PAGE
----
* Improved information for consumers and agreed, robust metrics for analysing the energy and CO2 savings of heating and cooling technologies as well as their life-cycle financial benefits.
* Market transformation (deployment) policies to overcome the current low-uptake of the many energy-efficient and low/zero-carbon heating and cooling technologies.
* Greater international collaboration in R&D, best-practice policy packages and deployment programmes to maximise the benefits of policy intervention, as well as the transfer of technical knowledge between countries and regions.
The roadmap advises OECD countries to emphasise policies that address retrofits of heating and cooling equipment in the existing building stock, given the relatively low rate of new build and slow retirement of existing buildings. In non-OECD countries, the rapid construction of new buildings means that the most urgent priority is to develop policy for heating and cooling equipment for new buildings.
The key technologies are available today
The roadmap shows how to achieve a complete transformation of heating and cooling in buildings and of providing hot water. By 2050, the policies advocated could cut fossil fuels' share in useful space and water heating to between 5% and 20% (depending on region) from today's position of dominance, while the global average efficiency of cooling systems would more than double.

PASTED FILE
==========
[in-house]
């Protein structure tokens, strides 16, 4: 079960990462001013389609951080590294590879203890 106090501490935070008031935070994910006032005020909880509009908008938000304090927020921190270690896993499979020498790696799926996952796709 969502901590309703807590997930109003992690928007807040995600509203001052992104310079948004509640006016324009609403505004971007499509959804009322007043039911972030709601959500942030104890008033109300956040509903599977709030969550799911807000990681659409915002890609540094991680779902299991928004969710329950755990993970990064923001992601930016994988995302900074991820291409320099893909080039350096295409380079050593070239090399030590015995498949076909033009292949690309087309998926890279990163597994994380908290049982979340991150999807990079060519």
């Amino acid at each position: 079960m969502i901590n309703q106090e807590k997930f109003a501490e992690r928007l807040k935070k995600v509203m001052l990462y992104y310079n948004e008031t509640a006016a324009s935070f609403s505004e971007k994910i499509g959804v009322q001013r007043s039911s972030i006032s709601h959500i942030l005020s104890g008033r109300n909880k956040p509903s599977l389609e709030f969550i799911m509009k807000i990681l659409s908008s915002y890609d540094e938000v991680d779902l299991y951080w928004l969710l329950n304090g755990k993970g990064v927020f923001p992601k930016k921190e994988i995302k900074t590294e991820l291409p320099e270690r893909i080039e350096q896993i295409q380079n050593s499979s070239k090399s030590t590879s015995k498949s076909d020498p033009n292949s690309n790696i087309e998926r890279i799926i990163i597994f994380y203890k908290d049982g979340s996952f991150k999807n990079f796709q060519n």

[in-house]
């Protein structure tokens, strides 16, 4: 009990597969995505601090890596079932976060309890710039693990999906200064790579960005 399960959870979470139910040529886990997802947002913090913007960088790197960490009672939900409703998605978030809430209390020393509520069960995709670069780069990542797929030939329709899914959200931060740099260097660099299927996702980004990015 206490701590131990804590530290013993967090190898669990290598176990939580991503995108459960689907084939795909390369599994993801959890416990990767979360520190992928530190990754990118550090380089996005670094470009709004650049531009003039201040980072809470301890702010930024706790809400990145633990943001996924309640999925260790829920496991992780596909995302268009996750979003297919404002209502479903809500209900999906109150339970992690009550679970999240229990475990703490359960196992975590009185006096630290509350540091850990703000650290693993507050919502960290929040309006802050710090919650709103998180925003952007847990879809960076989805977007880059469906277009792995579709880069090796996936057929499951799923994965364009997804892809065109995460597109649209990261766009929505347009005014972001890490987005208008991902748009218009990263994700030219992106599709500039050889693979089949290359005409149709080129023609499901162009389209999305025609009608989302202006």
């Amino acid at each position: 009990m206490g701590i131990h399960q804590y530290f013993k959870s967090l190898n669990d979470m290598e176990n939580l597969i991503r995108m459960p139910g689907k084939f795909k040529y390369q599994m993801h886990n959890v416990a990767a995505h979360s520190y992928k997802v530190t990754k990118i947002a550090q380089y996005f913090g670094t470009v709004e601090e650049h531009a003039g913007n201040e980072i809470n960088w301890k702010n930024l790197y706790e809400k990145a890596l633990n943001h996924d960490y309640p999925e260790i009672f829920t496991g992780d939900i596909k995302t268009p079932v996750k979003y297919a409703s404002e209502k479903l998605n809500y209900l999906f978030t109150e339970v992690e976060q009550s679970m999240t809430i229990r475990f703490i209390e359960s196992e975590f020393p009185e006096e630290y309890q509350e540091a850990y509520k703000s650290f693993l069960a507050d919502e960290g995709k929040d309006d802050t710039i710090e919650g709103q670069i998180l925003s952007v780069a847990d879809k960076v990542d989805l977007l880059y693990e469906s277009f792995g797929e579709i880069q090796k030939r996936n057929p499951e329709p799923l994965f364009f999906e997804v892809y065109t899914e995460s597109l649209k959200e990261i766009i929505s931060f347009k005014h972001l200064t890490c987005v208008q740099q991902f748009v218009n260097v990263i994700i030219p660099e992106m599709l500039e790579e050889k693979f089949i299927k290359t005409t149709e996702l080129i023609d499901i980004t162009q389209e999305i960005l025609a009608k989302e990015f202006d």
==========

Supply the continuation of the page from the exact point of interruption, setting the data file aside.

The report focuses on four key technology options for heating and cooling in buildings: Other technologies and fuels play a small but important role (e.g. biomass).
* Active solar thermal systems, wherein water is heated by the sun for space, or, more commonly, for sanitary hot water use;
* Combined heat and power systems, which simultaneously produce heat and electricity for use in the building or for sale to the grid (the heat produced can be used for space or water heating, and even cooling with a thermally driven chiller);
* Heat-pump systems (such as air conditioners), which have high end-use efficiencies and can be designed to produce heat and/or cold, and depending on system design, produce these simultaneously;
* Thermal energy storage, which facilitates greater use of renewable energy, enables optimal operation of heating and cooling systems, and provides increased flexibility in balancing energy systems.
As part of the transformation outlined in the roadmap, the total number of installed heat pumps in the residential sector would grow from around 800 million today to nearly 3.5 billion by 2050. Solar thermal capacity would increase by more than 25 times today's level to reach 3 743 GWth by 2050, while capacity of distributed CHP in buildings would be 45 times greater than today's level, reaching 747 GWe in 2050. By 2050, half of all space heating and hot water systems would be equipped with thermal energy storage.
About the IEA
The International Energy Agency (IEA) is an autonomous organisation which works to ensure reliable, affordable and clean energy for its 28 member countries and beyond. Founded in response to the 1973/4 oil crisis, the IEA's initial role was to help countries co-ordinate a collective response to major disruptions in oil supply through the release of emergency oil stocks to the markets. While this continues to be a key aspect of its work, the IEA has evolved and expanded. It is at the heart of global dialogue on energy, providing reliable and unbiased research, statistics, analysis and recommendations.
For a free copy of the IEA Technology Roadmap Energy-efficient Buildings: Heating and Cooling Equipment, please go here